## anonymous one year ago An athlete performing a long jump leaves the ground at a 33.4∘ angle and lands 7.68m away.

1. anonymous

What do you want to ask? you have provided the data.

2. anonymous

takeoff speed of the athlete

3. anonymous

|dw:1433534380042:dw| do you recall the equations for x(t) and y(t) ??

4. anonymous

i am not sure of which equations to use

5. anonymous

is it x= x= x0+Vx0t-1/2gt^2?

6. anonymous

here they are: $x(t)=x_0 + v_{0x}t$ $y(t)=y_0 + v_{0y}t - \frac{1}{2}gt^2$ the conditions are in the picture i made... try to put all that togheter...

7. anonymous

yes that was for y not x

8. anonymous

is x0 the 7.68?

9. anonymous

i am confused about which numbers are what variables

10. anonymous

x0 and y0 are the coordinates of the starting point, in this problem we can set both of them to 0. |dw:1433535031686:dw|

11. anonymous

and xt?

12. anonymous

x(t) is the value x takes at time t. we know that for some value of time x(t)=7.68m, we dont know the value of t, but at the same time y(t) must be 0, when the atlete reaches the ground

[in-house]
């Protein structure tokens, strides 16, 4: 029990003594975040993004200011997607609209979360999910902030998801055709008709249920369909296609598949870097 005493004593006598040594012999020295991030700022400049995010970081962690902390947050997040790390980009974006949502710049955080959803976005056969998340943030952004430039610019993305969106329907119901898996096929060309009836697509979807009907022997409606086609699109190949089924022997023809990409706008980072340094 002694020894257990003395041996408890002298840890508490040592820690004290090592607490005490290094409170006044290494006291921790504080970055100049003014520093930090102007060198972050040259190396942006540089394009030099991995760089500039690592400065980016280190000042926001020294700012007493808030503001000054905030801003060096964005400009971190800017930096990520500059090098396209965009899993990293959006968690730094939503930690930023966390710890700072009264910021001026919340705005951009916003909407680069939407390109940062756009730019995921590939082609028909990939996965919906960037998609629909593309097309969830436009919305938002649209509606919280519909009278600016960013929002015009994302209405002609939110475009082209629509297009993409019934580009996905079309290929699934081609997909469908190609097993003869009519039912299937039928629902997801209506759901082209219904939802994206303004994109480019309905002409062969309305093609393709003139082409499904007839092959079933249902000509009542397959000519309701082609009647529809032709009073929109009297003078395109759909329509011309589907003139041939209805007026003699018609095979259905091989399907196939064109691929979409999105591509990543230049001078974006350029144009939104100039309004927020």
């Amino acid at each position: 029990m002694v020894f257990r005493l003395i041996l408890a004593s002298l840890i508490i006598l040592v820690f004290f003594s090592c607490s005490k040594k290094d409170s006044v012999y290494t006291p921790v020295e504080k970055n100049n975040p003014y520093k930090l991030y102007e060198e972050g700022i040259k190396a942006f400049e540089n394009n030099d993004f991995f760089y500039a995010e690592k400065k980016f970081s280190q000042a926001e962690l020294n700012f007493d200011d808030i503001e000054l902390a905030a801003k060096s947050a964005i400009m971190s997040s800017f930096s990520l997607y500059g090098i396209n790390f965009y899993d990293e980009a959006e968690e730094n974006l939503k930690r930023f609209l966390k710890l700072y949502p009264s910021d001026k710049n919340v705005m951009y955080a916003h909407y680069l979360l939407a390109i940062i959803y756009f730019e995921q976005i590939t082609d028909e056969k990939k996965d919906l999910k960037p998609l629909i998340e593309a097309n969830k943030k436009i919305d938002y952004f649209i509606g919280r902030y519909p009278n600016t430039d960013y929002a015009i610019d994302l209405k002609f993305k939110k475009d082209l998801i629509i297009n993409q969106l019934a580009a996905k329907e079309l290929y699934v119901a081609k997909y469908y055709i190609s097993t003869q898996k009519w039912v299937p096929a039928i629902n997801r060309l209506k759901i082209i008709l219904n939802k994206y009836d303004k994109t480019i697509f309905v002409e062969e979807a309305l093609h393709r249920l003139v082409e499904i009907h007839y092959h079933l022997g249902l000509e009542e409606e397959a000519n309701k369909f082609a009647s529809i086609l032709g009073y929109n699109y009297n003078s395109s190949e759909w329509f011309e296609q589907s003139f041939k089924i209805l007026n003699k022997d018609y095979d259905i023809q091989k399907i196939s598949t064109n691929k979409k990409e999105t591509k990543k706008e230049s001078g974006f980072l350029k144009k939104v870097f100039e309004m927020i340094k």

13. anonymous

so i have to figure out the y component first?

14. anonymous

you would have to find the value of t for which y(t)=0, you can do so setting: $y(t)=0$ but using the whole equation for y(t), and finding t from there...

15. anonymous

our unknows here are v0 and t, so we must solve the system for both of them.

16. anonymous

so the equation would be Vo(t)-1/2gt^2?

17. anonymous

1/2gt-Vsin(33.4)??

18. anonymous

t=2Vsin(33.4)/g??

19. anonymous

remember t was squared... so: $v_0 sin(33.4º)t-\frac{1}{2}gt^2 = 0$ is the first equation and $v_0cos(33.4º)t=7.68$ is the other one, in order to find v0 we need to solve the system... first can be rewritten to: $v_0sin(33.4º)t=0.5\times9.81\times t^2$ so if we take the quotient between them ( this is amethod to solve systems ) we get: $\frac{v_0sin(33.4)t}{v_0cos(33.4)t} = \frac{0.5\times 9.81 \times t^2}{7.68}$ so v0 and t cancel out in left hand side and you can get t from there, then you use that value of t in any of the original equations to find v0.